Tree Stands – Friends or Foes for Deer Hunters...

How to Bag a Buck Deer at the Beginning...

11/22/2019 Comments Off on Tree Stands – Friends or Foes for Deer Hunters Day 5: How Avid Deer Hunter Stan Potts Picks His Tree Stand Sites Adaptive Hunting, Deer Hunting, How-To, Hunting Advice, Tips & Tricks

Tree Stands – Friends or Foes for Deer Hunters Day 5: How Avid Deer Hunter Stan Potts Picks His Tree Stand Sites

Editor’s Note: When you first fall out of a tree and before you hit the ground, you have plenty of time to think about how stupid you’ve been, the mistakes you’ve made, and what you should have done to prevent the beating you’re about to take. I know from firsthand experience. I’ve fallen from tree stands on four different occasions, although not in recent years. The bruises, scratches, scrapes and loss of breath finally have taught me how important learning tree-stand safety is and how to keep from falling when I climb.

“In hunting seminars I teach, I’m frequently asked how I pick a stand site for an opening-day hunt, and my answer is quite simple,” longtime deer hunter Stan Potts, who’s taken several 200+ inch deer, explains. “The first thing I consider when I’m looking for a tree to put my stand in is which way is the wind blowing most often, and what wind direction do I have to have to hunt from this tree. If you don’t let the wind direction tell you which tree to put your stand in, then you can’t hunt effectively, and you’ll spook more bucks than you take. In the Midwest where I primarily hunt, I’ll look for a tree that will allow me to hunt with either a south (south – southwest) wind or a north (north – northwest) wind because those are the dominant wind directions in my region. Next, I want to have the tree I’ll be hunting from in some type of frontal area or pinch point. Then the deer have to travel through that pinch point to get from their bedding area to their feeding area, from their feeding area back to their bedding area, or at a spot where they want to cross a creek. Remember, I’m hunting deer primarily with a bow, so I want to make sure that the tree I put my stand in will allow the buck to pass within 30 yards or less of my stand site.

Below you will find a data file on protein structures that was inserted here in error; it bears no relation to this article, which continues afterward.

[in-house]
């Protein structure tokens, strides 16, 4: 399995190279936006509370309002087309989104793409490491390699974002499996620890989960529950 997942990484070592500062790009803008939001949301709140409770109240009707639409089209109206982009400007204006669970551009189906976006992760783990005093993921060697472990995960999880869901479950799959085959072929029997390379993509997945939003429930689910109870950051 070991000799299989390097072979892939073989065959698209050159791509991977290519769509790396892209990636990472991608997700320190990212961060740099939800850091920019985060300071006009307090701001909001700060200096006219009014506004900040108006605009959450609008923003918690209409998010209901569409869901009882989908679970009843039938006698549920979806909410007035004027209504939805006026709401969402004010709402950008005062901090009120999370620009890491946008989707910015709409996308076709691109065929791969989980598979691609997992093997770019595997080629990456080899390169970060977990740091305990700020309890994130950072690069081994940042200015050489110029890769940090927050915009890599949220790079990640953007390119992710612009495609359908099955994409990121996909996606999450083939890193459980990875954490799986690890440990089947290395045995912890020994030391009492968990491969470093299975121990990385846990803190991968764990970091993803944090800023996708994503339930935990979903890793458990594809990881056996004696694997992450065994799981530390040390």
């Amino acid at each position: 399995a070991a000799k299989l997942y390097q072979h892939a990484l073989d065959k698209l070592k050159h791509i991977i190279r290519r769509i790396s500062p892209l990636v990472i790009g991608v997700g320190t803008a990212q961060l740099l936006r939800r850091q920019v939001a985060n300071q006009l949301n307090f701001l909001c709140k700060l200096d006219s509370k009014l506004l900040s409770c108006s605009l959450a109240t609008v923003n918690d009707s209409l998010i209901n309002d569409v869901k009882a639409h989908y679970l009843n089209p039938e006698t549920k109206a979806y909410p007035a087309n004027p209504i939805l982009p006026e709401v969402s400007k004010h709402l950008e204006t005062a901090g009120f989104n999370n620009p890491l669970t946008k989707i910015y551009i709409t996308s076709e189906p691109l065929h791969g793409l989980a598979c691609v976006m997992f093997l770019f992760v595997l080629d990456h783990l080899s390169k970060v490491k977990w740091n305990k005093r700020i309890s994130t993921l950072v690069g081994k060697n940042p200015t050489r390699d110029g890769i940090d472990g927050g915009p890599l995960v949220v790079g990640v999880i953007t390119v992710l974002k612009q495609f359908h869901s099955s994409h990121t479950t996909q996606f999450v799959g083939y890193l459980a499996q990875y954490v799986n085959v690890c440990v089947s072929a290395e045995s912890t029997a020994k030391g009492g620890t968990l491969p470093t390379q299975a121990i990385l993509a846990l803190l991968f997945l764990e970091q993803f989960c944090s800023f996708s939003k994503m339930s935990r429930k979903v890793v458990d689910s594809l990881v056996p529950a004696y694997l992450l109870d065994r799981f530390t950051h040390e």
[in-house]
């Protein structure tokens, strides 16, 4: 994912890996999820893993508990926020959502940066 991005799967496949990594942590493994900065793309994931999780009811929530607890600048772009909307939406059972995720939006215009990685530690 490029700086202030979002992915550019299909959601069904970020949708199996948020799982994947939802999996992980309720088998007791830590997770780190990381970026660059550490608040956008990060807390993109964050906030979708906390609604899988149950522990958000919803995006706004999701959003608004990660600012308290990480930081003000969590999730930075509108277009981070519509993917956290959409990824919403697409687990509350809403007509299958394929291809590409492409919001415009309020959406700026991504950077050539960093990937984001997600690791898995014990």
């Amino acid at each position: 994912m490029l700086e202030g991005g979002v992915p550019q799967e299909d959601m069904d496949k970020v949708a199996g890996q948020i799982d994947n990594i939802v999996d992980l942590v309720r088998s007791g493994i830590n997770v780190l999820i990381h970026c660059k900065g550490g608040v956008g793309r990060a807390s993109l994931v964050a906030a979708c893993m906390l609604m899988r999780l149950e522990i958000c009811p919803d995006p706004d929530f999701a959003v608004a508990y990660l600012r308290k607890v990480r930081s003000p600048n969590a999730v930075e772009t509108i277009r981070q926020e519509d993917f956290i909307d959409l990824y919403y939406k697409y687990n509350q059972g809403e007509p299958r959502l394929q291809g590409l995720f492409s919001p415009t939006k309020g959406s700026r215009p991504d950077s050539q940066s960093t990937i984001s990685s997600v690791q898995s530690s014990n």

“If I pick my favorite tree for hunting, I’ll choose one that’s mostly trunks. By that I mean that the tree will have three or more trunks coming out of the same tree. A tree with several trunks coming out of it helps you hide better. Too, there’s less of a chance of a deer seeing you. Besides having three trunks, I want a tree that has several large clumps of limbs and branches around me. I think one of the most-critical elements to picking the right tree is having a tree you can hide in, as well as from where you can shoot. Many times when a deer looks up into a tree, if he can’t see you because you’re hiding behind some limbs, he won’t be spooked. But if you’re sitting in a tree stand on a tree that has very-few limbs and looks like a telephone pole, the deer easily can spot you when you make even the slightest move. So, in picking a tree-stand site, make sure you choose a tree that has enough cover for you to hide from the deer.

“Another mistake that deer hunters often make in picking a stand site for an opening-day hunt is they only pick one stand site. Then if anything happens that they haven’t planned for, their hunt is over. I want to have at least five stand sites and at least five different bucks that I can go to on opening morning based on wind direction. If on opening morning I’m planning to go to a stand site where I needed a south wind to hunt, but when I look on the Weather Channel I see that the region will have a steady north wind, then I need to go to another stand site to hunt. If I’m sitting on my stand site opening morning just before daylight, and another hunter walks right through the middle of my hunting area, I need to have another stand site I can go to and hunt, so that I don’t lose that day of hunting. On opening morning of deer season, try and have several different sites you can go to hunt that face various directions. Then regardless of the wind and weather conditions or the hunting pressure, you have a stand site you can hunt from with confidence.